Rivers, Oceans, and Spirits: Water Cosmologies, Gender, and Religious Change in Southeast Asia

by Barbara Watson Andaya

The centrality of water in Southeast Asian cosmologies.


Publication: TRaNS, Vol. 4, No. 2 : 239–263. © Institute for East Asian Studies, Sogang University 2016

Published: July 2016

Author: Barbara Watson Andaya

Pages: 25

DOI: 10.1017/trn.2016.2

Language : English

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From Mount Koulen’s miraculous springs to the deities and spirits revered by seafarers from the Malay peninsula, this cross-cultural study explores the status of water in regional myths and cosmologies.

Noting that in Southeast Asian mythologies, the links between water, fertility and extraordinary events is a recurring theme’, the author develops one of her favorite research themes in the region’s history, the gender principle. For Thais the very word for river, water mother’ (mae naam), encapsulates the notion of nurturing care. Yet water and its links with the female can also be activated more forcefully. In the Theravada Buddhist countries of mainland Southeast Asia one of the most well-known deities is the earth goddess, celebrated in innumerable stories because of her role in drowning the army of Mara, the evil one, by ringing water out of her hair.’

The spiritual and magical meaning of water has been eroded by modernity, remarks the author in closing. The territorial guardianship of water spirits is no longer relevant as Southeast Asian states carve out national zones of influence, as global influences encourage a more sceptical attitude towards spirit propitiation, and as religious disapproval becomes more entrenched. Furthermore, travel on water is far less important than once was the case. The power of spirits to bring about a shipwreck or to overturn a boat in turbulent water has been challenged by modern technologies, and in some cases, as in the blasting of rapids on the upper Mekong, has resulted in the destruction of spirit domains.We seem to be entering a new chapter of human history in which, as one elderly Thai informant remarked more than forty years ago, It isn’t the same as in the past. The spirits aren’t so powerful any more”.” (see Richard Lando, 1983, The spirits aren’t so powerful any more: spirit belief and irrigation organization in North Thailand. Journal of the Siam Society 71, 121 – 148).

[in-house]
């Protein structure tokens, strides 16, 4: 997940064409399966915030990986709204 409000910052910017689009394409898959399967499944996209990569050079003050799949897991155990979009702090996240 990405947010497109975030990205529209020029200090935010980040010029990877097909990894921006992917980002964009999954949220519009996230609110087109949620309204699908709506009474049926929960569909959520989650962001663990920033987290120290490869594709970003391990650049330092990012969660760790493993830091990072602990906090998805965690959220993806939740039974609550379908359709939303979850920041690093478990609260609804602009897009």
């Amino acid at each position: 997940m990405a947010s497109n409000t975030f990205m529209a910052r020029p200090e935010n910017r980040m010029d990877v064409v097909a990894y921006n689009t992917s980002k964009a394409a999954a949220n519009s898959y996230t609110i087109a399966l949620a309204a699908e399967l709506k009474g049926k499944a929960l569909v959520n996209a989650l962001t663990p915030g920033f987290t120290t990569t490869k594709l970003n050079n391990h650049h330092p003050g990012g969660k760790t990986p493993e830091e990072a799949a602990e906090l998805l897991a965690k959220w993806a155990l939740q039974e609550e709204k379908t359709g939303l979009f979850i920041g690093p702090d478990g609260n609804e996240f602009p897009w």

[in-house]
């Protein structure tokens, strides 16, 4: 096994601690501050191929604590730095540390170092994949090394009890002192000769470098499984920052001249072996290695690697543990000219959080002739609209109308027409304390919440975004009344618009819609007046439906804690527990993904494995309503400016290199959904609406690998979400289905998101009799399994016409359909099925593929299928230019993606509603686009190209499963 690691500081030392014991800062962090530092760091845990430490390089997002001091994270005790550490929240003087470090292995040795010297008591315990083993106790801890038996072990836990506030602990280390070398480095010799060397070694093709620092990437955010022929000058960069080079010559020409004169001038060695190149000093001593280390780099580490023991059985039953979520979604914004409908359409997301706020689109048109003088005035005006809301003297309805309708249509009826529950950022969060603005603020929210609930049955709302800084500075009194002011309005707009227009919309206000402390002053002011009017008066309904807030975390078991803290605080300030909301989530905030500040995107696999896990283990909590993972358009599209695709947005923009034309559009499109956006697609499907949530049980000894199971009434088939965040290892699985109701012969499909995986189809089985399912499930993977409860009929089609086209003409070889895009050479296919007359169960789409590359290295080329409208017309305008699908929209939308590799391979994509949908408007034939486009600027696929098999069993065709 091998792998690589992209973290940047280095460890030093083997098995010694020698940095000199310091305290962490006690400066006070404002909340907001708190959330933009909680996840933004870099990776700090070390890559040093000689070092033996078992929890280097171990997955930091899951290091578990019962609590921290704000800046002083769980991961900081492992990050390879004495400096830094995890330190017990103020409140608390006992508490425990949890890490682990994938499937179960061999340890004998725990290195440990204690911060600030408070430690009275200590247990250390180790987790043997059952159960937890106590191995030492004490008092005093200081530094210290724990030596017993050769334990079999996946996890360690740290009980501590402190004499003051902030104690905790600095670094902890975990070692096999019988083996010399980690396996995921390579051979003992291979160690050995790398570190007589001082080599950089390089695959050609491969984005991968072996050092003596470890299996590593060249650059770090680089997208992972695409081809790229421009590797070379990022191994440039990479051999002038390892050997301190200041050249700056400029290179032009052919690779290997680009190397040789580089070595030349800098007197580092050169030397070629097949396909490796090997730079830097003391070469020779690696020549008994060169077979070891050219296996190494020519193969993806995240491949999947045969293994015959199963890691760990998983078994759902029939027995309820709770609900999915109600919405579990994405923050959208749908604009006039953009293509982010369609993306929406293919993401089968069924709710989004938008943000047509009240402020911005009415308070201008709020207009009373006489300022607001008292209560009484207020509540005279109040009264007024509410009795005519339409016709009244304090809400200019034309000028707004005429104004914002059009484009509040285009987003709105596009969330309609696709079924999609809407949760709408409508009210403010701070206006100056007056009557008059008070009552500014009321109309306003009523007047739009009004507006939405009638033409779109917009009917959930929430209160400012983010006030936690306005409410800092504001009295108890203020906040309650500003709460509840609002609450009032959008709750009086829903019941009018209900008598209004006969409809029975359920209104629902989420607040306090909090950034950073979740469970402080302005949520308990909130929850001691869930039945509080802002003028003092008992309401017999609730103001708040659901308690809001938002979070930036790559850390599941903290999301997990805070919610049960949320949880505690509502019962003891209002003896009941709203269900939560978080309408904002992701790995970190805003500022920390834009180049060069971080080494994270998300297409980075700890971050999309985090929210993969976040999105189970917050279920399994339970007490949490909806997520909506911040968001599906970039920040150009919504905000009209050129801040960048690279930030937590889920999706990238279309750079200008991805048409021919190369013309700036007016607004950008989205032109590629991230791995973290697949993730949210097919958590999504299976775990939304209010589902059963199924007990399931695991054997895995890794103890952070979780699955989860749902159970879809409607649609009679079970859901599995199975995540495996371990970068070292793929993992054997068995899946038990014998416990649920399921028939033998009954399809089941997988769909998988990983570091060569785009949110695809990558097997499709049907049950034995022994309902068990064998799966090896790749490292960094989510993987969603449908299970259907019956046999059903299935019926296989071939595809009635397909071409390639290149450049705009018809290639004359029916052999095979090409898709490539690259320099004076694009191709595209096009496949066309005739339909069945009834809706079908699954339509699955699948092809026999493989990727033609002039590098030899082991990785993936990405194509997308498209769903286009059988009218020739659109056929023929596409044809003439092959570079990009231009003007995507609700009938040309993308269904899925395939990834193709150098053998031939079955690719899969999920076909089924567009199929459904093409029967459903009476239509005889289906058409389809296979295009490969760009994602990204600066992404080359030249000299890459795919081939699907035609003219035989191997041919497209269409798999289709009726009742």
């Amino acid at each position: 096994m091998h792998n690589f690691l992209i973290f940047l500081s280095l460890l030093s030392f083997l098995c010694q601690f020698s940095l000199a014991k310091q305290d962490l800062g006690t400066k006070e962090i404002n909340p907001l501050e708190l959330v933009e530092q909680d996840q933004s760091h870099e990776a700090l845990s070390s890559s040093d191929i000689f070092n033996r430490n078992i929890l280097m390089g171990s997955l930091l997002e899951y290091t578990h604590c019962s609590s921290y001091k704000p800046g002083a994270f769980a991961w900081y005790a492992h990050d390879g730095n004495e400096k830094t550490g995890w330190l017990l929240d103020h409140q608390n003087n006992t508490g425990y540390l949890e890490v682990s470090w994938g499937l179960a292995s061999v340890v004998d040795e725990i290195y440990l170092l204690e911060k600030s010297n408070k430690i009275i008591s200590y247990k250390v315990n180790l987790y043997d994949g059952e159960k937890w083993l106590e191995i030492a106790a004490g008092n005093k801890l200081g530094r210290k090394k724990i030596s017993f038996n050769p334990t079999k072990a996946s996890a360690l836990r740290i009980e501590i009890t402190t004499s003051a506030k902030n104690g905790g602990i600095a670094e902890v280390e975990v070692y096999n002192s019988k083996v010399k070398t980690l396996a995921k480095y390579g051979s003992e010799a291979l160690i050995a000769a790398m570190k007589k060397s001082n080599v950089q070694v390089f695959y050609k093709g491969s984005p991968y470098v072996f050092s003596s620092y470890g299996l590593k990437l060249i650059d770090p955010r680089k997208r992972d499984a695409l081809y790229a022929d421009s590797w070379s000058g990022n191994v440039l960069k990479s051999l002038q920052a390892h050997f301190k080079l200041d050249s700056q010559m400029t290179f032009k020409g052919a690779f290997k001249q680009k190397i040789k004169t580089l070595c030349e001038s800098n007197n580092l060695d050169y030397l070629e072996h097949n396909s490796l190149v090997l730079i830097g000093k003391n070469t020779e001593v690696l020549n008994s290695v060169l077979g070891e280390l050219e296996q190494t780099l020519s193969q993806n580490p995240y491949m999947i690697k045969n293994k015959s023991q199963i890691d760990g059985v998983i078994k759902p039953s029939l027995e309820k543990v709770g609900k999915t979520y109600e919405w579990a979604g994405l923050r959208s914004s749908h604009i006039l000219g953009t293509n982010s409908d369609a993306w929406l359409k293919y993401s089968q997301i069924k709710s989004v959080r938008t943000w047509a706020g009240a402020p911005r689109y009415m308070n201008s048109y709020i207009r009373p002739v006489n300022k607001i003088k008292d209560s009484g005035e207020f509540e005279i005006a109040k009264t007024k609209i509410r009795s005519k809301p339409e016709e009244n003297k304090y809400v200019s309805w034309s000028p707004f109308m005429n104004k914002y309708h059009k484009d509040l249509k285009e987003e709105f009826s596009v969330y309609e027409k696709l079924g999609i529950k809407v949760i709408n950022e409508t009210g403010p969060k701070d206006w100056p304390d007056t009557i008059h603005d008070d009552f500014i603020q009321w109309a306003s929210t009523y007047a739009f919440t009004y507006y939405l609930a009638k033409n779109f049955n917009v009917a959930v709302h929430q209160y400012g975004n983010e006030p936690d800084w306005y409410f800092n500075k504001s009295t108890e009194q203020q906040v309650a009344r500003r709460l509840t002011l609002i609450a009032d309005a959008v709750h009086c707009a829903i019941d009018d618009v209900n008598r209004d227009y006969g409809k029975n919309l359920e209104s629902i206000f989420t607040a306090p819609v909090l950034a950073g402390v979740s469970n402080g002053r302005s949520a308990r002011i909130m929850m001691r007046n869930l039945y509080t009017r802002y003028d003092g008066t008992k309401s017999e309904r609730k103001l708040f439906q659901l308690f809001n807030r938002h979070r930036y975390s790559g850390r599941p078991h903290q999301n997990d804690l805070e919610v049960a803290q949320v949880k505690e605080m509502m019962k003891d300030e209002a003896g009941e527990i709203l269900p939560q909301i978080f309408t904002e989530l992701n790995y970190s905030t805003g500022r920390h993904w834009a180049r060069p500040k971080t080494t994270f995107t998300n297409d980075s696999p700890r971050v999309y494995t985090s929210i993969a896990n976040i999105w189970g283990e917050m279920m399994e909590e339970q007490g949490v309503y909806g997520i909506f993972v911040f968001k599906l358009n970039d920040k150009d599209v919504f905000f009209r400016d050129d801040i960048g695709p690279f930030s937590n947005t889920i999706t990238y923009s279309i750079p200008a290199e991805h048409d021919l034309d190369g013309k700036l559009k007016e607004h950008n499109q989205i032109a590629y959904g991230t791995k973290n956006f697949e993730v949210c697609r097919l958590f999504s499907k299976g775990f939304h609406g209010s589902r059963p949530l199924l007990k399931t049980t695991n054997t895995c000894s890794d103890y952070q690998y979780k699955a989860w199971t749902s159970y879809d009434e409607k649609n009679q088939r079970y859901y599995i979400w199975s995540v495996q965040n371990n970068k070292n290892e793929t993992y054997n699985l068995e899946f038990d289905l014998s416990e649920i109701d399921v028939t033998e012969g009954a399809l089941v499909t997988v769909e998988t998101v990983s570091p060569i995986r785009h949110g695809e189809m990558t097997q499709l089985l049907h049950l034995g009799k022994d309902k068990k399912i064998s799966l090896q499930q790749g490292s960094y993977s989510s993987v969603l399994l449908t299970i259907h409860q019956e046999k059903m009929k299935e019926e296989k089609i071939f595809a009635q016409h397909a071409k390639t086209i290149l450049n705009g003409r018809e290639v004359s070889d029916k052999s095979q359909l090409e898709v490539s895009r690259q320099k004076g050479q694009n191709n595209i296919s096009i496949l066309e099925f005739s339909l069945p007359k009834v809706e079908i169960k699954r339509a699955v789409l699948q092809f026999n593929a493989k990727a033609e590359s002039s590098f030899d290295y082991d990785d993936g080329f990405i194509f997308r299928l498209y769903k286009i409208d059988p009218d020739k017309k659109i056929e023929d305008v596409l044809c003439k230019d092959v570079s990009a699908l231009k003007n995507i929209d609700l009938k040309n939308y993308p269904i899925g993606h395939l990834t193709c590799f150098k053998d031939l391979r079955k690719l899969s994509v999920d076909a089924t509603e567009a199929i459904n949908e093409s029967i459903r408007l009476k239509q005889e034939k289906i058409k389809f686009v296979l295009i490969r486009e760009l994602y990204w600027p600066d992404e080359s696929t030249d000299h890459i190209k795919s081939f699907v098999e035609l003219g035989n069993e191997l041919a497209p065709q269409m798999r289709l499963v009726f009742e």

Photo: Water Festival 2021 at Templation Angkor Resort (photo DR)

Tags: water, rivers, sea, crosscultural studies, Southeast Asia, India, China, maritime routes, women, female deities, mythology, spirits, gender roles, Kbal Spean, Tonle Sap

About the Author

Barbara Watson Andaya

Barbara Watson Andaya

Dr. Barbara Watson Andaya is an Australian historian, Professor in the Asian Studies Program at the University of Hawai’i and former Director of the Center for Southeast Asian Studies. 

In 2005-06 she was President of the American Association of Asian Studies. Educated at the University of Sydney (BA, Dip.Ed.), she received an East West Center grant in 1966 and obtained her MA in history at the University of Hawai’i. She subsequently went on to study for her Ph.D. at Cornell University with a specialization in Southeast Asian history.

Her career has involved teaching and researching in Malaysia, Australia, New Zealand, Indonesia, the Netherlands, and since 1994, Hawai’i. She maintains an active teaching and research interest across all Southeast Asia, but her specific area of expertise is the western Malay-Indonesia archipelago. 

In 2000 she received a John Simon Guggenheim Award, which resulted in The Flaming Womb: Repositioning Women in Southeast Asian History, 1500 – 1800. She is currently working on a book tentatively entitled Gender and Sexuality in Southeast Asia and is also General editor of the new Cambridge History of Southeast Asia.